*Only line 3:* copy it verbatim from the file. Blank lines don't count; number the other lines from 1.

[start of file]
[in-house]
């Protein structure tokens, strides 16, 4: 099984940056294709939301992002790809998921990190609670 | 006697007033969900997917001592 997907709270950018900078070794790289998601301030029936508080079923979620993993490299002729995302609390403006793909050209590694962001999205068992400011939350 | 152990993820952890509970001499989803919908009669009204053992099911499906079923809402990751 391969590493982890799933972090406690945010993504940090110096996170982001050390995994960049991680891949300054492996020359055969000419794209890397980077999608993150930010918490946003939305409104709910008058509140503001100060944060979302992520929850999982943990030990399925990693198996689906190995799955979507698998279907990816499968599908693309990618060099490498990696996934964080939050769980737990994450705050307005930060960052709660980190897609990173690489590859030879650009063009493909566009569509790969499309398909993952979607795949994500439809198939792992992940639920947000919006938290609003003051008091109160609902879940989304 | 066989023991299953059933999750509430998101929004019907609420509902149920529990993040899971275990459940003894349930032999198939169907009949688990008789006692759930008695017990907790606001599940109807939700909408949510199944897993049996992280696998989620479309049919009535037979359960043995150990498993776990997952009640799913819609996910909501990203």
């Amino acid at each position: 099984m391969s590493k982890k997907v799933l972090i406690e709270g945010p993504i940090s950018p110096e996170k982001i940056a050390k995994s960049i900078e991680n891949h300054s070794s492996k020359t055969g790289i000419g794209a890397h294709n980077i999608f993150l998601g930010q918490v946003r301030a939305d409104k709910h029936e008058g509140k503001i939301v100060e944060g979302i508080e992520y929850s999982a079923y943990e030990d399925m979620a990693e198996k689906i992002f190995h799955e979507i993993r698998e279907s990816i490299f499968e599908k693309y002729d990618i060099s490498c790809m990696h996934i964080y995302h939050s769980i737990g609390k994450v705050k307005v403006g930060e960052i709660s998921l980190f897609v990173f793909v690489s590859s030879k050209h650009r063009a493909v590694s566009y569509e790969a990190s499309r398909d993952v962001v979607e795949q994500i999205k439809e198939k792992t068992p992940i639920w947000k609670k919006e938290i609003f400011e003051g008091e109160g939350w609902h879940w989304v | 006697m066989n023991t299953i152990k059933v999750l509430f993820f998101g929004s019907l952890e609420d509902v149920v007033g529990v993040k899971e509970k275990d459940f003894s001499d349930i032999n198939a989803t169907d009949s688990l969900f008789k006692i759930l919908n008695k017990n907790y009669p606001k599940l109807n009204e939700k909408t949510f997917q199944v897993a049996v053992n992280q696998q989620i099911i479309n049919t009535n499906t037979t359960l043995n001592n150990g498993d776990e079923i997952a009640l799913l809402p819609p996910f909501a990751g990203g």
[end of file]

């Amino acid at each position: 099984m391969s590493k982890k997907v799933l972090i406690e709270g945010p993504i940090s950018p110096e996170k982001i940056a050390k995994s960049i900078e991680n891949h300054s070794s492996k020359t055969g790289i000419g794209a890397h294709n980077i999608f993150l998601g930010q918490v946003r301030a939305d409104k709910h029936e008058g509140k503001i939301v100060e944060g979302i508080e992520y929850s999982a079923y943990e030990d399925m979620a990693e198996k689906i992002f190995h799955e979507i993993r698998e279907s990816i490299f499968e599908k693309y002729d990618i060099s490498c790809m990696h996934i964080y995302h939050s769980i737990g609390k994450v705050k307005v403006g930060e960052i709660s998921l980190f897609v990173f793909v690489s590859s030879k050209h650009r063009a493909v590694s566009y569509e790969a990190s499309r398909d993952v962001v979607e795949q994500i999205k439809e198939k792992t068992p992940i639920w947000k609670k919006e938290i609003f400011e003051g008091e109160g939350w609902h879940w989304v | 006697m066989n023991t299953i152990k059933v999750l509430f993820f998101g929004s019907l952890e609420d509902v149920v007033g529990v993040k899971e509970k275990d459940f003894s001499d349930i032999n198939a989803t169907d009949s688990l969900f008789k006692i759930l919908n008695k017990n907790y009669p606001k599940l109807n009204e939700k909408t949510f997917q199944v897993a049996v053992n992280q696998q989620i099911i479309n049919t009535n499906t037979t359960l043995n001592n150990g498993d776990e079923i997952a009640l799913l809402p819609p996910f909501a990751g990203g």